NASA Sees Comet ISON 9 Days Before Close Sun Encounter
Comet ISON shows off its tail in this three-minute exposure taken on Nov. 19, 2013 at 6:10 a.m. EST, using a 14-inch telescope located at the Marshall Space Flight Center.
Credit: NASA/MSFC/Aaron Kingery

NASA astronomers have captured an amazing new photo of the brightening Comet ISON, an image that reveals the comet's intricate tail as it heads for a rendezvous with the sun next week.

The new photo of Comet ISON was taken Tuesday (Nov. 19) by scientists at NASA's Marshall Space Flight Center in Huntsville, Ala., nine days ahead of the comet's Thanksgiving Day close encounter with the sun on Nov. 28.

"Comet ISON shows off its tail …" NASA's image description begins. The comet photo was taken early Tuesday at 6:10 a.m. EST (1110 GMT) by Aaron Kingery at the Marshall center. He used a 14-inch telescope with a three-minute exposure time, according to the image description.  [Comet ISON's Stargazing Show : 8 Essential Facts]

Where to look for Comet ISON low in early dawn on the morning of November 22nd. Mercury and Saturn will be much brighter; start with them to find the spot to examine for the comet with binoculars. (The comet symbol is exaggerated.)  For scale, this scene is about twice as wide as your fist held at arm's length.
Where to look for Comet ISON low in early dawn on the morning of November 22nd. Mercury and Saturn will be much brighter; start with them to find the spot to examine for the comet with binoculars. (The comet symbol is exaggerated.) For scale, this scene is about twice as wide as your fist held at arm's length.
Credit: SkyandTelescope.com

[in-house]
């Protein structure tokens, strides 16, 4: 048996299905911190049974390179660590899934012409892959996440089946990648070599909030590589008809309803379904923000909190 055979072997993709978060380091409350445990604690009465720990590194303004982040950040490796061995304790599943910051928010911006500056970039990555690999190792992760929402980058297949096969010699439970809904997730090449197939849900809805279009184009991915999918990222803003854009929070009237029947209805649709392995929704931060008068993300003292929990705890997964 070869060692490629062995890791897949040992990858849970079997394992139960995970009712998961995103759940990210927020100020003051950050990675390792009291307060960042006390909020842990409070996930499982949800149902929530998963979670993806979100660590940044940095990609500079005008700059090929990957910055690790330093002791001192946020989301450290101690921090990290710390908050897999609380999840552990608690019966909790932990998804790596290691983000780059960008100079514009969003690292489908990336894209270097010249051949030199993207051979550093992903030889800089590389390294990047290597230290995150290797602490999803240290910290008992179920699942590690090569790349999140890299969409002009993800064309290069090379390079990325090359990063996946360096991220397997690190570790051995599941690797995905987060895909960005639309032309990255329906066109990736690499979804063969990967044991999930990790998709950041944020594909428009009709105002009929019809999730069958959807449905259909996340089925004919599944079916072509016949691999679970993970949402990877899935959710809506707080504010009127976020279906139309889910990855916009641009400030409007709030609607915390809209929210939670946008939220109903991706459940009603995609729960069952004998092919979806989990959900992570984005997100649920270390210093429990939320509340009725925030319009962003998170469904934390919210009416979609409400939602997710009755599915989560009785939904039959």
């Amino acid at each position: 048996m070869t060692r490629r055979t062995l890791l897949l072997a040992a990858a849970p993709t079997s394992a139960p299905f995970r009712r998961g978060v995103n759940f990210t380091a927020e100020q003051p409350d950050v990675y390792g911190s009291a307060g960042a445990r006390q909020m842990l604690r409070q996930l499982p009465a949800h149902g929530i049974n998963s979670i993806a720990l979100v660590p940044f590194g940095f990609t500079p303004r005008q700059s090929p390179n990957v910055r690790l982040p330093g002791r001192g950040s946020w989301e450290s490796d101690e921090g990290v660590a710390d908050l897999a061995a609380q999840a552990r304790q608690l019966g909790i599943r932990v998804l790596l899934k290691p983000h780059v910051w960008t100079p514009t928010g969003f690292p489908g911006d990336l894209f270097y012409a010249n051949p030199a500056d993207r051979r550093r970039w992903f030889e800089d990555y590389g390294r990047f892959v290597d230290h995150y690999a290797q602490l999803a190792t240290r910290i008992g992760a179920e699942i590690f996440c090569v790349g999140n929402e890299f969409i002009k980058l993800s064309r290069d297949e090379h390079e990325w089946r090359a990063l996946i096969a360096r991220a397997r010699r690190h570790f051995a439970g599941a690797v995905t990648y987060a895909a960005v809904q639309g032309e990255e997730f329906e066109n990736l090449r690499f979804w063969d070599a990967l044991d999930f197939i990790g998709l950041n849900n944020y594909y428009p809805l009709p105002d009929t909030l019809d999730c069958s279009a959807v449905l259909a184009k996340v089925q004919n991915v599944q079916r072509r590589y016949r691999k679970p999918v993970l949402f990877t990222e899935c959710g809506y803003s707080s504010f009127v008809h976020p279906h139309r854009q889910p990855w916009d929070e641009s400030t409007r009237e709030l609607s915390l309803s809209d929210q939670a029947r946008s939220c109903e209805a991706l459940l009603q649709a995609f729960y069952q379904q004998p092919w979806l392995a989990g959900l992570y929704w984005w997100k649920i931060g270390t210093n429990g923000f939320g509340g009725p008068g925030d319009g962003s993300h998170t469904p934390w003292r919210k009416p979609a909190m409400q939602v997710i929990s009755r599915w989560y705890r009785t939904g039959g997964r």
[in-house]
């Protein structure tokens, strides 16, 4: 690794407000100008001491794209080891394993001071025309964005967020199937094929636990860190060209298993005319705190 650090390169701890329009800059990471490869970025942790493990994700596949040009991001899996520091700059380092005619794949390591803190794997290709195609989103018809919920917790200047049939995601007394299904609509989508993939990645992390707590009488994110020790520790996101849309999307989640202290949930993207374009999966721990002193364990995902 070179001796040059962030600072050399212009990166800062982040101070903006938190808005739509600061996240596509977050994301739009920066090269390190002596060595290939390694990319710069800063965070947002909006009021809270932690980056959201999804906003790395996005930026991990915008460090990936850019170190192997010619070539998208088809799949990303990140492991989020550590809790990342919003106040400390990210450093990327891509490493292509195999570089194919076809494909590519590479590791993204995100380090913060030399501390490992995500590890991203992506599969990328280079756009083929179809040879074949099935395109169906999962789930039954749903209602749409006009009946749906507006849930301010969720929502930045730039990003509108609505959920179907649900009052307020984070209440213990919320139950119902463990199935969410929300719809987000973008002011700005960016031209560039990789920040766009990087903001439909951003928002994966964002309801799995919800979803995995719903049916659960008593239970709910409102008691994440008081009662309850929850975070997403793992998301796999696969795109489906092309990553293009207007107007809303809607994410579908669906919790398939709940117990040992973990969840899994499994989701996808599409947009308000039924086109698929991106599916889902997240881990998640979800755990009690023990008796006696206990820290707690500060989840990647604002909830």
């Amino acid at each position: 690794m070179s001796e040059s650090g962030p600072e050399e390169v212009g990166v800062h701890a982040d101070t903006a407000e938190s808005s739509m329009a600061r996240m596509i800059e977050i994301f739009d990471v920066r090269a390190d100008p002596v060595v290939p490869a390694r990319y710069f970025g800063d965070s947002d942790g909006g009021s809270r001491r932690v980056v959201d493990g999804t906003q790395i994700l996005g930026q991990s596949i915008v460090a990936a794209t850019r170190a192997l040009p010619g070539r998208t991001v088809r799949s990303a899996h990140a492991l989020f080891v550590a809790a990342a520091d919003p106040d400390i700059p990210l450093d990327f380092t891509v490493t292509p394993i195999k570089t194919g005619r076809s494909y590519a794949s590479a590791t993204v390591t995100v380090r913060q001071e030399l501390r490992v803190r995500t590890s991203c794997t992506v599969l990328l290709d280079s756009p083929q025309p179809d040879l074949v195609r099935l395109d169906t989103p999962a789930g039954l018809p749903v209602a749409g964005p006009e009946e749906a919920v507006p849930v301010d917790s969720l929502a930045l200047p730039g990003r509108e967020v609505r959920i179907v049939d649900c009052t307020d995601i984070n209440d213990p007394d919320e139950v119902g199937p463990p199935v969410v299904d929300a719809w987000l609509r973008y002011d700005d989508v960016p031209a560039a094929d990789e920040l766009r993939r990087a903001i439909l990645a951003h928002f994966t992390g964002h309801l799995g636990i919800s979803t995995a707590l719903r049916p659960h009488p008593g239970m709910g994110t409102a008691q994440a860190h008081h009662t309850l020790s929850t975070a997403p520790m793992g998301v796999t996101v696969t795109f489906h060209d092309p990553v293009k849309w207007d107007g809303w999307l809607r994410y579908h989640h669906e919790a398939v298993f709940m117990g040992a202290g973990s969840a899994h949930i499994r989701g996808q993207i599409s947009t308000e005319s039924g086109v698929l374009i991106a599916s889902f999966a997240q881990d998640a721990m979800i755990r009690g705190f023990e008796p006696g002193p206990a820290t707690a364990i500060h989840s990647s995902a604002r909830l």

"The comet is just nine days away from its close encounter with the sun; hopefully it will survive to put on a nice show during the first week of December," NASA officials wrote of the image. "The star images are trailed because the telescope is tracking on the comet, which is now exhibiting obvious motion with respect to the background stars over a period of minutes."

Comet ISON was first discovered by Russian amateur astronomers Vitali Nevski and Artyom Novichonok in September 2012 with a remotely operated telescope in the International Scientific Optical Network (ISON). The comet is officially designated as C/2012 S1 (ISON).

On Nov. 28, Comet ISON will make its closest approach to the sun and come within 730,000 miles (1.2 million kilometers) of the solar surface. The comet has drawn much attention from the public, stargazers and professional astronomers because of hopes that it might flare up into a so-called "comet of the century" after its sun flyby.

Comets are debris left over after the solar system formed 4.6 billion years ago. Let's see what you know about these ancient and elusive celestial wanderers.
True Color Image of Comet iSON
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Comets are debris left over after the solar system formed 4.6 billion years ago. Let's see what you know about these ancient and elusive celestial wanderers.
True Color Image of Comet iSON
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While Comet ISON did not brighten as predicted, the comet did undergo a surprise outburst last week to become visible to the naked eye in the southeastern pre-dawn sky. The comet is more clearly visible in binoculars and telescopes, and can be found low in the the east-southeastern sky about one hour before sunrise. 

The major uncertainty with Comet ISON is whether it will survive its encounter with the sun, or if it will break apart and be destroyed. Scientists aren't yet sure which path the comet's evolution will take.

Editor's note: If you snap an amazing picture of Comet ISON or any other night sky view that you'd like to share for a possible story or image gallery, send photos, comments and your name and location to managing editor Tariq Malik at spacephotos@space.com.

You can follow the latest Comet ISON news, photos and video on SPACE.com.

Email Tariq Malik at tmalik@space.com or follow him @tariqjmalik and Google+. Follow us @Spacedotcom, Facebook and Google+. Original article on SPACE.com.